SyntaxHighlighter

Wednesday, 18 November 2015

SQL Server Remove Command from Replication

I managed to create a script on a replicated database that when run on the live server errored - oops! I've had this before and it stops any other transactions from being replicated so I needed to get rid of the failing command and deal with the script another way.

If you go into the distribution database there is a table called MSrepl_commands. This has all the commands that have been and need to be executed on subscribers. You can literally delete whichever commands you don't want!

If you go into the Replication Monitor and navigate your way through to where the error is, it kindly tells us what the error is and also which command it is. The transaction sequence number relates to
MSrepl_commands.xact_seqno and the command id to MSrepl_commands.command_id.


With this, you can create a DELETE statement to get rid of the command and within a minute it had sorted itself out. Obviously I had to rectify the problem with the original script!

This bit of SQL will do it...

DELETE
FROM MSrepl_commands
WHERE xact_seqno = 0x0002434800000DC8000100000000
AND command_id = 3

Be extra cautious here as deleting the wrong thing could have a catastrophic impact!!!

Thursday, 27 August 2015

Filter an Enum By String Value in C#

I have an enum declared and wanted to get all items in the enum that contained certain text. Well, this can be done using Linq and here's an example:

public enum Animals
{
    Dog,
    Cat,
    Mouse,
    Sheep
}

var filteredAnimals = Enum.GetValues(typeof(Animals))
    .Cast<Animals>()
    .Where(t => !t.ToString().Contains("e"))
    .ToList()

This gives a list of Mouse and Sheep.

Further to that, if wanted to get the maximum integer value of your filtered list, then you could use this:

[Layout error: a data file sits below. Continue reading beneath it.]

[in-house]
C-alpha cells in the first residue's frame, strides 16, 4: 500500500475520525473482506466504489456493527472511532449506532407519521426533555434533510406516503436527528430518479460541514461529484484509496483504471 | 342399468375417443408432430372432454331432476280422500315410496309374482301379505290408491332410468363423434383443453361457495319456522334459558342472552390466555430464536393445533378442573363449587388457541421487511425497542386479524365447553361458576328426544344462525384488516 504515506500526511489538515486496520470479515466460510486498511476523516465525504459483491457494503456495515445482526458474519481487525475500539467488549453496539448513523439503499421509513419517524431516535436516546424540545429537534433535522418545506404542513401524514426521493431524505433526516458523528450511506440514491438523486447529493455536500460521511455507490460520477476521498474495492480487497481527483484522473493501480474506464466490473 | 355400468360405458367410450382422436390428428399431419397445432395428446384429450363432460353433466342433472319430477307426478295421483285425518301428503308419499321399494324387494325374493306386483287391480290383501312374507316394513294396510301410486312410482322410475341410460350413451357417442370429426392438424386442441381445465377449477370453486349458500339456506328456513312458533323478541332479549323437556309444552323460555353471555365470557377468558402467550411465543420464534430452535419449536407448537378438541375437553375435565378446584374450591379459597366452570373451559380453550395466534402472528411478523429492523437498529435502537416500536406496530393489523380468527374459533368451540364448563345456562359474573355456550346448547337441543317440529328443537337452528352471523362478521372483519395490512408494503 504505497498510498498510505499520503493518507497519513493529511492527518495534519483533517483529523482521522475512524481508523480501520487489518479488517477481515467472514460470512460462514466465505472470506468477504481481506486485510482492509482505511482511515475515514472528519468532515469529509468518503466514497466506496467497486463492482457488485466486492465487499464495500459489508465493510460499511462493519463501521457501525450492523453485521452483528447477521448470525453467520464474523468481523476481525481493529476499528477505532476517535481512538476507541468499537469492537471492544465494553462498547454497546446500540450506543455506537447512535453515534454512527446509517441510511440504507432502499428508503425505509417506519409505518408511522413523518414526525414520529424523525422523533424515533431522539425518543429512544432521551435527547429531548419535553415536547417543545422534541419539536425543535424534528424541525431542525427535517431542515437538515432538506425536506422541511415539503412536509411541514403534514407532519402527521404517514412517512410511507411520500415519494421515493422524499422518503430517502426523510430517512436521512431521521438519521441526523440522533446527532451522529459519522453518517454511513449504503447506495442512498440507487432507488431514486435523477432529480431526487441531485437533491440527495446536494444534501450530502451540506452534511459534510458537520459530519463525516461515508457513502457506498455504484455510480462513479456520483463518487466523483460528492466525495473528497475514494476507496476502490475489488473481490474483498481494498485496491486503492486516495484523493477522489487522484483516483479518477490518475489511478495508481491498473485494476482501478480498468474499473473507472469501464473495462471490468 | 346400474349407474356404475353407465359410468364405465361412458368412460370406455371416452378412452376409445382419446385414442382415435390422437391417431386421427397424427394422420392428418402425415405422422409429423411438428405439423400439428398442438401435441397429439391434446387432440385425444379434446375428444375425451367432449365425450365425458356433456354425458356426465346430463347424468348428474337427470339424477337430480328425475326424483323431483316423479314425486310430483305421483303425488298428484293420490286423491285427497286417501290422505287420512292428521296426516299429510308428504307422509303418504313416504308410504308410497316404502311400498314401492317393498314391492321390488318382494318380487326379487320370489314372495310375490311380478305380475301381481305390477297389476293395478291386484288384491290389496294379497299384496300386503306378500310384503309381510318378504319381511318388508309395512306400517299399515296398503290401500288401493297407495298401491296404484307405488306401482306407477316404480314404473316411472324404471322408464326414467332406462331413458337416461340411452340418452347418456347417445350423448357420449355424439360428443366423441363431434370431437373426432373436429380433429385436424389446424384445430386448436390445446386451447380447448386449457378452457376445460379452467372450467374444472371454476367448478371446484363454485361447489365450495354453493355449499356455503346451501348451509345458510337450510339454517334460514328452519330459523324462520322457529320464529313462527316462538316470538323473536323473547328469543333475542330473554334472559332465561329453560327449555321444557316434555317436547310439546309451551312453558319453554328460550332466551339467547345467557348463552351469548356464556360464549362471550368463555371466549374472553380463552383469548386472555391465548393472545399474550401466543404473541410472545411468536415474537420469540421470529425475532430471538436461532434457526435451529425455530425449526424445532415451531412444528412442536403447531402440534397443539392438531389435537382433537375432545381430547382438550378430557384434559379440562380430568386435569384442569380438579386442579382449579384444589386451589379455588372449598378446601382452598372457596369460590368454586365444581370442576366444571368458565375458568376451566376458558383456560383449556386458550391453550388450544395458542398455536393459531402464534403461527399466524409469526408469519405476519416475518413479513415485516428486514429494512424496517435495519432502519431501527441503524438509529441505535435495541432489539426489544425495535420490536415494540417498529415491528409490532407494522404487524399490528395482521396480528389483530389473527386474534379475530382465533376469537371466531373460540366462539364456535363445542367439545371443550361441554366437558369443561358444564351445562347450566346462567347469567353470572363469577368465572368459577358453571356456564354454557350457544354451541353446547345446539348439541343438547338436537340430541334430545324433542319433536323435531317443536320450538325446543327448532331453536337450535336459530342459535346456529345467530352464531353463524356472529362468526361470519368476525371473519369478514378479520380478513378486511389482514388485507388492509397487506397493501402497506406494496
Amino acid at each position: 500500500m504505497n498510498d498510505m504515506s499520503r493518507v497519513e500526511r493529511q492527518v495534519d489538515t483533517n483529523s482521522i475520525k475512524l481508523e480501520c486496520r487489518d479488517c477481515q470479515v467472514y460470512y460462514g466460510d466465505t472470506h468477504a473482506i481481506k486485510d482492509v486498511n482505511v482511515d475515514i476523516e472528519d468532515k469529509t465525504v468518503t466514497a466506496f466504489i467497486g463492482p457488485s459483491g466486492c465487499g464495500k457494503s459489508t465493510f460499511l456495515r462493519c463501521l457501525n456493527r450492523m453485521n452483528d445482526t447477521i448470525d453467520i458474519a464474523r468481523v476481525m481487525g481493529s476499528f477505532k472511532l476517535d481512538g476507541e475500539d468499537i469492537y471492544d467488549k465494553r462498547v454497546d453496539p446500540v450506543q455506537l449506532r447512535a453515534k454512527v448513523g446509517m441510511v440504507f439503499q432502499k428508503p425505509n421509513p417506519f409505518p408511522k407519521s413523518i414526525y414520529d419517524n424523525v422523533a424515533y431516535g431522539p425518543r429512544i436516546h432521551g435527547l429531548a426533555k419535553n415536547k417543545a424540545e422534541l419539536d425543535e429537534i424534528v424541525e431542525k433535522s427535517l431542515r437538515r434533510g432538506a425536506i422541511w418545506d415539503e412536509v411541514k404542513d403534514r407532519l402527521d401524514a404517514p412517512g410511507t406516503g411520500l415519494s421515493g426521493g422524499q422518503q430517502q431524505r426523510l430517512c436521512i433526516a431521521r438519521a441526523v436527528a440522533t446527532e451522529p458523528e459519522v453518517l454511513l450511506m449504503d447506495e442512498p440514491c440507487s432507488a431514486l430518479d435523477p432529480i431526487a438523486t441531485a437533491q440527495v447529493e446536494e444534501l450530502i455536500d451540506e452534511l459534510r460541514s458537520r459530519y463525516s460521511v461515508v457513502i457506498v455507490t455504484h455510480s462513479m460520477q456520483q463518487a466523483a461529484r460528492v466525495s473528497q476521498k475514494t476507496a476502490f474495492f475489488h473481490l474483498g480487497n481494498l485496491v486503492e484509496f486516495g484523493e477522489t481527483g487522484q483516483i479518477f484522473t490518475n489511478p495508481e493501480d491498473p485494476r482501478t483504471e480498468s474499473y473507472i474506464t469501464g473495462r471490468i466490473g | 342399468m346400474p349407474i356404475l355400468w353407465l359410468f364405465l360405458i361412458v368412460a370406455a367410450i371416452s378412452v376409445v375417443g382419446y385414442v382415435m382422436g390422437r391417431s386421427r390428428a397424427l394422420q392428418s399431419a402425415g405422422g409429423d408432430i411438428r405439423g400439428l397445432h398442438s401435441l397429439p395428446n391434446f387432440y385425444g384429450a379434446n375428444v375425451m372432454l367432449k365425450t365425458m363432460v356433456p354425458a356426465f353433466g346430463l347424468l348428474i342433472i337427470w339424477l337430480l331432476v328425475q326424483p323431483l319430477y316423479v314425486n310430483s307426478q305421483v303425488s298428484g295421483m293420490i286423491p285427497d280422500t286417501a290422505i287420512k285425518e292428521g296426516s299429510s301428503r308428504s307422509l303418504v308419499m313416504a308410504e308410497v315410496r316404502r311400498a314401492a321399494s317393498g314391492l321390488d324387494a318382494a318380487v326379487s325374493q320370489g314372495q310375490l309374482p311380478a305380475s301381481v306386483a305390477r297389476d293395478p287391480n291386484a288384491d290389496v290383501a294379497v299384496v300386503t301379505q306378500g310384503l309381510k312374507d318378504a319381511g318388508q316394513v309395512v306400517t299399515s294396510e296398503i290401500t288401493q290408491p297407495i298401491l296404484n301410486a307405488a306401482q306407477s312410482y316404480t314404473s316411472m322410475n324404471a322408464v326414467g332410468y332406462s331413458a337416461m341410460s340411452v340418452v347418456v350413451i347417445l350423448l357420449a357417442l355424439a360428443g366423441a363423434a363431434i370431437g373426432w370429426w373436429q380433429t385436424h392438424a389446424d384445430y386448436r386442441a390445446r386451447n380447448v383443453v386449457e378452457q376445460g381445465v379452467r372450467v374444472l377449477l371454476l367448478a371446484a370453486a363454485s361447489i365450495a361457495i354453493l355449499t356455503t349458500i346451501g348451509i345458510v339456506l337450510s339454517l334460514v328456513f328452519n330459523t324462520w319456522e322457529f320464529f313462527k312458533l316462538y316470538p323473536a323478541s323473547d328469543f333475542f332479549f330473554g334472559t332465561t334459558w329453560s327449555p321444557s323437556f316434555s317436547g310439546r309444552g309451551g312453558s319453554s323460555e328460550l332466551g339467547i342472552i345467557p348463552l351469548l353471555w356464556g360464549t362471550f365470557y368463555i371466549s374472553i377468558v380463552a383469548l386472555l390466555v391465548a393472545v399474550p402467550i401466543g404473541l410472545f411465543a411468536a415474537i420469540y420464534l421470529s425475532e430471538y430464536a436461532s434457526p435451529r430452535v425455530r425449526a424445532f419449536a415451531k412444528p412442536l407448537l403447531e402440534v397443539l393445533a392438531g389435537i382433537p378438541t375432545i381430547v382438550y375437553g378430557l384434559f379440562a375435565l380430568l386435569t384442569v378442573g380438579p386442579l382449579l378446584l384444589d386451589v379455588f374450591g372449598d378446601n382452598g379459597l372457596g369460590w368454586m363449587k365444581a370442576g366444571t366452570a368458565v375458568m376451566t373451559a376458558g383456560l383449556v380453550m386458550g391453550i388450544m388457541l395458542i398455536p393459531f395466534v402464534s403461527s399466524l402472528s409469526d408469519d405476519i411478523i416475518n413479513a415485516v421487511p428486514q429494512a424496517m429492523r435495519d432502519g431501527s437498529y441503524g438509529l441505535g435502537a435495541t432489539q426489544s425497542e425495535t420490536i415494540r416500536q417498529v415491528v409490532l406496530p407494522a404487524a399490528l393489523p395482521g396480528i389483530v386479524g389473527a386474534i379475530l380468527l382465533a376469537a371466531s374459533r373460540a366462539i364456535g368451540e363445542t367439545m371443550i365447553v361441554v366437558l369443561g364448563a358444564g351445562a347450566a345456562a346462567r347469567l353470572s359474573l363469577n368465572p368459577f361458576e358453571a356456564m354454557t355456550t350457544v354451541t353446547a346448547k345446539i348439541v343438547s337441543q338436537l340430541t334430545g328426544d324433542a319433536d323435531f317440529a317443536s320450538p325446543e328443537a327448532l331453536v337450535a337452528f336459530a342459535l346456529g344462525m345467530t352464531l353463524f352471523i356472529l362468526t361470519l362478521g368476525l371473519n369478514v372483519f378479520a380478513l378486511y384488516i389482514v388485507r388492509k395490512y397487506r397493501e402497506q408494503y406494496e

public enum Animals
{
    Dog,
    Cat,
    Mouse,
    Sheep
}

var filteredAnimals = Enum.GetValues(typeof(Animals))
    .Cast<Animals>()
    .Where(t => !t.ToString().Contains("a"))
    .Cast<int>()
    .Max()

This gives us 1 as Cat is the highest enum that contains an "a"

Saturday, 25 July 2015

Setting a Default Value on a C# Property

Came across this little beauty for setting a default value on a C# 5.0 and below property so you can condense this:

private int myInt = 3;
public int MyInt
{
    get { return this.myInt; }
    set { this.myInt = value; }
}

Into this:

[System.ComponentModel.DefaultValue(3)]
public int MyInt { get; set; }

Obviously there's an array of variable types that can be used.

C# 6.0 is due to have a further tweak to allow us to do this:

public int MyInt { get; set; } = 3;

Sweeet :)

Thursday, 9 April 2015

Overload Resolution Failed Because No Accessible Is Most Specific For These Arguments

I have a method which has two overloads where I can pass one of two object types. In some cases, these objects may be Nothing or null. When this is the case, you will almost certainly get the Overload resolution failed because no accessible is most specific for these arguments compile error.

It's quite simple to sort as you you literally just cast the Nothing or null to the type you want it to be processed as. For example:

In C#
public void MyMethod(object1 o)
{
    //Some code...
}

public void MyMethod(object2 o)
{
    //Some code...
}

...

MyMethod((object1)null);

In VB.Net
Public Sub MyMethod(o As object1)
    'Some code...
End Sub

Public Sub MyMethod(o As object2)
    'Some code...
End Sub

...

MyMethod(Cast(Nothing, object1))